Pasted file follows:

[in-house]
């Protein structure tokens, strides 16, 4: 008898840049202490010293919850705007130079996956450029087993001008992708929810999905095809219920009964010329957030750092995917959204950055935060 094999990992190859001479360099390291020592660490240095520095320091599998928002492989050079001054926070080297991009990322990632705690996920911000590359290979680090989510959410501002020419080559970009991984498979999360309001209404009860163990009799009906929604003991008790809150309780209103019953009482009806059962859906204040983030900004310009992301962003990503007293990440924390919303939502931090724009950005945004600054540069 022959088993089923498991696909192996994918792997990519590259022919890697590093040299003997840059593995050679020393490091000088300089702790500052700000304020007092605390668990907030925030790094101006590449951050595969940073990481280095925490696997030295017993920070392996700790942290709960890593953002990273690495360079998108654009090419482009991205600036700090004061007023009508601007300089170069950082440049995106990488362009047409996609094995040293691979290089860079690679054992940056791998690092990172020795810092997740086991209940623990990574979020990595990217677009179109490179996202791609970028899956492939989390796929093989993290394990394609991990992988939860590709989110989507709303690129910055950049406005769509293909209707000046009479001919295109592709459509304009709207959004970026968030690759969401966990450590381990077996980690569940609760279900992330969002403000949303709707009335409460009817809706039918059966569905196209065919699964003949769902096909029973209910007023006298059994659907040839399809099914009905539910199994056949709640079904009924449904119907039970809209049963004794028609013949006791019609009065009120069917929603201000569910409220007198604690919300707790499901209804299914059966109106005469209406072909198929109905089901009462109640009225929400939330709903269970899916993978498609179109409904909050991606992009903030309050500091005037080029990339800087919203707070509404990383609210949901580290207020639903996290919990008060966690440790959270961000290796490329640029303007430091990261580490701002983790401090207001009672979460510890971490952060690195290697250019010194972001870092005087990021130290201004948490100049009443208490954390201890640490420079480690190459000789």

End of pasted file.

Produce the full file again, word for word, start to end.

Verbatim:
[in-house]
């Protein structure tokens, strides 16, 4: 008898840049202490010293919850705007130079996956450029087993001008992708929810999905095809219920009964010329957030750092995917959204950055935060 094999990992190859001479360099390291020592660490240095520095320091599998928002492989050079001054926070080297991009990322990632705690996920911000590359290979680090989510959410501002020419080559970009991984498979999360309001209404009860163990009799009906929604003991008790809150309780209103019953009482009806059962859906204040983030900004310009992301962003990503007293990440924390919303939502931090724009950005945004600054540069 022959088993089923498991696909192996994918792997990519590259022919890697590093040299003997840059593995050679020393490091000088300089702790500052700000304020007092605390668990907030925030790094101006590449951050595969940073990481280095925490696997030295017993920070392996700790942290709960890593953002990273690495360079998108654009090419482009991205600036700090004061007023009508601007300089170069950082440049995106990488362009047409996609094995040293691979290089860079690679054992940056791998690092990172020795810092997740086991209940623990990574979020990595990217677009179109490179996202791609970028899956492939989390796929093989993290394990394609991990992988939860590709989110989507709303690129910055950049406005769509293909209707000046009479001919295109592709459509304009709207959004970026968030690759969401966990450590381990077996980690569940609760279900992330969002403000949303709707009335409460009817809706039918059966569905196209065919699964003949769902096909029973209910007023006298059994659907040839399809099914009905539910199994056949709640079904009924449904119907039970809209049963004794028609013949006791019609009065009120069917929603201000569910409220007198604690919300707790499901209804299914059966109106005469209406072909198929109905089901009462109640009225929400939330709903269970899916993978498609179109409904909050991606992009903030309050500091005037080029990339800087919203707070509404990383609210949901580290207020639903996290919990008060966690440790959270961000290796490329640029303007430091990261580490701002983790401090207001009672979460510890971490952060690195290697250019010194972001870092005087990021130290201004948490100049009443208490954390201890640490420079480690190459000789």